Equilibrium concepts Price of market balance In economics, economic equilibrium is simply a state of the world where economic forces are balanced and in the abscence of external shocks the (equilibrium) values of economic variables will not change. ... In game theory and economic modelling, a solution concept is a process via which equilibria of a game are identified. ...

Nash equilibrium · Subgame perfection · Bayesian-Nash · Perfect Bayesian · Trembling hand · Proper equilibrium · Epsilon-equilibrium · Correlated equilibrium · Sequential equilibrium · Quasi-perfect equilibrium · Evolutionarily stable strategy · Risk dominance In game theory, the Nash equilibrium (named after John Forbes Nash, who proposed it) is a kind of solution concept of a game involving two or more players, where no player has anything to gain by changing only his or her own strategy unilaterally. ... Subgame perfect equilibrium is an economics term used in game theory to describe an equilibrium such that players strategies constitute a Nash equilibrium in every subgame of the original game. ... In game theory, a Bayesian game is one in which information about characteristics of the other players (i. ... In game theory, a Bayesian game is one in which information about characteristics of the other players (i. ... The trembling hand perfection is a notion that eliminates actions of players that are unsafe because they were chosen through a slip of the hand. ... Proper equilibrium is a refinement of Nash Equilibrium due to Roger B. Myerson. ... In game theory, an Epsilon-equilibrium is a strategy profile that approximately satisfies the condition of Nash Equilibrium. ... In game theory, a correlated equilibrium is a solution concept that is more general than the well known Nash equilibrium. ... Sequential equilibrium is a refinement of Nash Equilibrium for extensive form games due to David M. Kreps and Robert Wilson. ... Quasi-perfect equilibrium is a refinement of Nash Equilibrium for extensive form games due to Eric van Damme. ... In game theory, an evolutionarily stable strategy (or ESS; also evolutionary stable strategy) is a strategy which if adopted by a population cannot be invaded by any competing alternative strategy. ... Risk dominance and payoff dominance are two related refinements of the Nash equilibrium (NE) solution concept in game theory, defined by John Harsanyi and Reinhard Selten. ...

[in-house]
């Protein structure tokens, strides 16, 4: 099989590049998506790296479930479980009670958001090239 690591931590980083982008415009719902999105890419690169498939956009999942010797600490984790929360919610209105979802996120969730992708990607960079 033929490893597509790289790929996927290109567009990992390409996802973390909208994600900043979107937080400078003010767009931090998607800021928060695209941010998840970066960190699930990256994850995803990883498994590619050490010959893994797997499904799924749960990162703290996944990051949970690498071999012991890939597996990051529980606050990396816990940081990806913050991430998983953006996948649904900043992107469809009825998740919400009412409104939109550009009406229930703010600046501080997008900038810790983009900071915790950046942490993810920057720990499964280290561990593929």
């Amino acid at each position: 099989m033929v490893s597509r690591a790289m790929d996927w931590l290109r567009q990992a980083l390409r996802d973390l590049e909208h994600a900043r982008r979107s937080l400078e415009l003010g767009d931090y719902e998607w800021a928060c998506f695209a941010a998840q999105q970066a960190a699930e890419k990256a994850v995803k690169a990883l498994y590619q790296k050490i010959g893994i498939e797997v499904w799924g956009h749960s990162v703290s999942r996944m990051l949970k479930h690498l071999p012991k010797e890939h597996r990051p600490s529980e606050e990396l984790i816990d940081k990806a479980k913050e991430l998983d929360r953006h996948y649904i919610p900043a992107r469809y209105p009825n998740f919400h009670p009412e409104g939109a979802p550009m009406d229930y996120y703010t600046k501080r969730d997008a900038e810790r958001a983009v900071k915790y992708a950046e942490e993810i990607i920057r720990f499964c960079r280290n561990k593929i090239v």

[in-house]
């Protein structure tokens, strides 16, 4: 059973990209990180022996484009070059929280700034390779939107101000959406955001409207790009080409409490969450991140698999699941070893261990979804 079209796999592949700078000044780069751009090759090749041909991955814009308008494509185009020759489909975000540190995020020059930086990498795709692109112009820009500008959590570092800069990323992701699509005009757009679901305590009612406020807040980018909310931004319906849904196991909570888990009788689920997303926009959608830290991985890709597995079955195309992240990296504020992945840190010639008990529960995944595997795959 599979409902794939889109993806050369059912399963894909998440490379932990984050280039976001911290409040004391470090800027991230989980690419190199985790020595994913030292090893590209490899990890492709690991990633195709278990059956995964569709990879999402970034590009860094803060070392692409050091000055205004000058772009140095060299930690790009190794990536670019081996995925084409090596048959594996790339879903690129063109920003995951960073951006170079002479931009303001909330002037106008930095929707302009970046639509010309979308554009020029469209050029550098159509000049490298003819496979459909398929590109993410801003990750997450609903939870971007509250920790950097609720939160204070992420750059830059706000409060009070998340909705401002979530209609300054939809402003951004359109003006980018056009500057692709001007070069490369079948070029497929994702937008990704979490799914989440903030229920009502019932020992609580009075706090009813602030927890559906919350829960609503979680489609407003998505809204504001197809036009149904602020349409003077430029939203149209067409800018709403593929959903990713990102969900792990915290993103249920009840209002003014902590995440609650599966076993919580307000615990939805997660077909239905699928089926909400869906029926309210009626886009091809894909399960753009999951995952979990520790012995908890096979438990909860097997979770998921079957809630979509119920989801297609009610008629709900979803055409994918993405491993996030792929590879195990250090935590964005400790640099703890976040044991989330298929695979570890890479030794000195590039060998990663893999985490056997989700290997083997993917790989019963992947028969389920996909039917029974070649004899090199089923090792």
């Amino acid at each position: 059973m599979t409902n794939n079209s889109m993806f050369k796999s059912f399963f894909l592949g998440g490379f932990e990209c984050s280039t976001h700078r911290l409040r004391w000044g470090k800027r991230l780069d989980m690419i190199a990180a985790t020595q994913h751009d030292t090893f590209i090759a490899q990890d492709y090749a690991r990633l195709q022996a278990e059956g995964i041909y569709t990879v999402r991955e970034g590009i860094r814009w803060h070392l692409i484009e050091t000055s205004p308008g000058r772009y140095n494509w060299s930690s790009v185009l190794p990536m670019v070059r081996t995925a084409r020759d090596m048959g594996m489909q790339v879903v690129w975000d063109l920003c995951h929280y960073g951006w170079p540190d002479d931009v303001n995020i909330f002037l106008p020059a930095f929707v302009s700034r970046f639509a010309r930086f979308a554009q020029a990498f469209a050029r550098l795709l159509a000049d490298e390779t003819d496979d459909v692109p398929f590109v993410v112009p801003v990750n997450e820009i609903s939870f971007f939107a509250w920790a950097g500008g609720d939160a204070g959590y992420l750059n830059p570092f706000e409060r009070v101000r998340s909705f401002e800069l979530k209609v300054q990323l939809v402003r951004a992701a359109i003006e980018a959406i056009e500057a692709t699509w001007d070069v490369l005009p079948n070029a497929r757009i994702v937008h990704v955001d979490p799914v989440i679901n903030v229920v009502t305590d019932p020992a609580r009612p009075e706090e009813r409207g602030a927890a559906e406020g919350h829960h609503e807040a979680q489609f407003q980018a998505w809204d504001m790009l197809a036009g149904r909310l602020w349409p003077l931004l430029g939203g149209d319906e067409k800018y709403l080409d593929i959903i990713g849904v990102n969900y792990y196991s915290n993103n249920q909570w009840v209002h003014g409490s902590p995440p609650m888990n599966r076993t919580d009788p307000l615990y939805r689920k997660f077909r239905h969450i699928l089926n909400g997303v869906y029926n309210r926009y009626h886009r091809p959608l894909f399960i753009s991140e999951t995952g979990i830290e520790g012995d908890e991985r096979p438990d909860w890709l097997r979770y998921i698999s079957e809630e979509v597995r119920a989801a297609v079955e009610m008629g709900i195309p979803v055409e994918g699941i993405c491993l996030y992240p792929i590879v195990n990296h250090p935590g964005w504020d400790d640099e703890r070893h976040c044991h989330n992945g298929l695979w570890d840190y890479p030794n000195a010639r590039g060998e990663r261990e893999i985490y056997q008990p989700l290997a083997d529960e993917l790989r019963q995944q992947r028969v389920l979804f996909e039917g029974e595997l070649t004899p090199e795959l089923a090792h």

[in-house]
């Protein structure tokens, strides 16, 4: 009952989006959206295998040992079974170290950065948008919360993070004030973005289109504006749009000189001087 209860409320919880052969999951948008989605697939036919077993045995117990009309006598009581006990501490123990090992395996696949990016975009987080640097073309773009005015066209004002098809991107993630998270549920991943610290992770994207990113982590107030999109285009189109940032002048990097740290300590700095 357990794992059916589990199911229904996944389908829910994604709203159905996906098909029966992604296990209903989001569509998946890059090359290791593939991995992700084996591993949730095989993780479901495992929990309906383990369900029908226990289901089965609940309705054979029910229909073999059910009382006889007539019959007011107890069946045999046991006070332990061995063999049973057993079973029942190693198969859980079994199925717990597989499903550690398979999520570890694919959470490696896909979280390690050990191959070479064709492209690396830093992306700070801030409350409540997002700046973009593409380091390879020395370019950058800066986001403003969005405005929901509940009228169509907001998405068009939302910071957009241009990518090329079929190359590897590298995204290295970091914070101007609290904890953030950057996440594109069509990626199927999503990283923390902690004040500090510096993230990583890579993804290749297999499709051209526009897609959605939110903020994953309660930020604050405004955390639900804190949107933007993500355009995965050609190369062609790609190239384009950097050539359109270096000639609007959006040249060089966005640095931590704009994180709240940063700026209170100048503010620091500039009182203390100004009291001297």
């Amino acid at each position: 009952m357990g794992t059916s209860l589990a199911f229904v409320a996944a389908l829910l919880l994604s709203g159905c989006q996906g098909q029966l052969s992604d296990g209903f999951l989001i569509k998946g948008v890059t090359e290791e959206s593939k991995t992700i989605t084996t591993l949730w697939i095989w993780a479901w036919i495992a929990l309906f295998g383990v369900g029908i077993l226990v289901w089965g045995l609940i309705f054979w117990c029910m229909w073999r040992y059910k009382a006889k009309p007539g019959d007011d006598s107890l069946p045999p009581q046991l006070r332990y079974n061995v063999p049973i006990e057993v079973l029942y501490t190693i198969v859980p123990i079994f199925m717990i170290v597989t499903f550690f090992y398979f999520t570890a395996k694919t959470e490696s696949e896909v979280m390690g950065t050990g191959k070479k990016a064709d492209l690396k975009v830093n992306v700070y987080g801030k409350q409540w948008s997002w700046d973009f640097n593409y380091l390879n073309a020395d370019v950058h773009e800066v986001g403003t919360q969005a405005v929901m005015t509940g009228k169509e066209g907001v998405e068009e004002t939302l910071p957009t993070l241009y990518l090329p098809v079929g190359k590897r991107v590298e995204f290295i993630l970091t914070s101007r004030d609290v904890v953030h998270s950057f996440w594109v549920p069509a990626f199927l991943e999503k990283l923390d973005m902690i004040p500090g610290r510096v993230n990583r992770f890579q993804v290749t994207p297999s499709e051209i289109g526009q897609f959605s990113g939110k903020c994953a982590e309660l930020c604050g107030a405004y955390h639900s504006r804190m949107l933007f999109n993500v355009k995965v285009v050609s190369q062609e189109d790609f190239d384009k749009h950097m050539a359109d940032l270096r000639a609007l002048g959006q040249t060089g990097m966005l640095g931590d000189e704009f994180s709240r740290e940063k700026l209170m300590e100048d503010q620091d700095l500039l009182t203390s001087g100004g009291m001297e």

Strategies In game theory, a players strategy, in a game or a business situation, is a complete plan of action for whatever situation might arise; this fully determines the players behaviour. ...

Dominant strategies · Mixed strategy · Tit for tat · Grim trigger · Collusion In game theory, dominance occurs when one strategy is better or worse than another regardless of the strategies of a players opponents. ... In game theory a mixed strategy is a strategy which chooses randomly between possible moves. ... Tit for Tat is a highly-effective strategy in game theory for the iterated prisoners dilemma. ... Grim Trigger is a trigger strategy in game theory for a repeated game, such as an iterated prisoners dilemma. ... Look up collusion in Wiktionary, the free dictionary. ...

Classes of games

Symmetric game · Perfect information · Dynamic game · Repeated game · Signaling game · Cheap talk · Zero-sum game · Mechanism design · Stochastic game · Nontransitive game In game theory, a symmetric game is a game where the payoffs for playing a particular strategy depend only on the other strategies employed, not on who is playing them. ... Perfect information is a term used in economics and game theory to describe a state of complete knowledge about the actions of other players that is instantaneously updated as new information arises. ... In game theory, a sequential game is a game where one player chooses his action before the others chooses theirs. ... In game theory, a repeated game (or iterated game) is an extensive form game which consists in some number of repetitions of some base game (called a stage game). ... Signaling games are dynamic games with two players, the sender (S) and the receiver (R). ... Cheap Talk is a term used in Game Theory for pre-play communication which carries no cost. ... Zero-sum describes a situation in which a participants gain (or loss) is exactly balanced by the losses (or gains) of the other participant(s). ... Mechanism design is a sub-field of game theory. ... In game theory, a stochastic game is a competitive game with probabilistic transitions played by two players. ... A non-transitive game is a game for which the various strategies produce one or more loops of preferences. ...

Games Game theory studies strategic interaction between individuals in situations called games. ...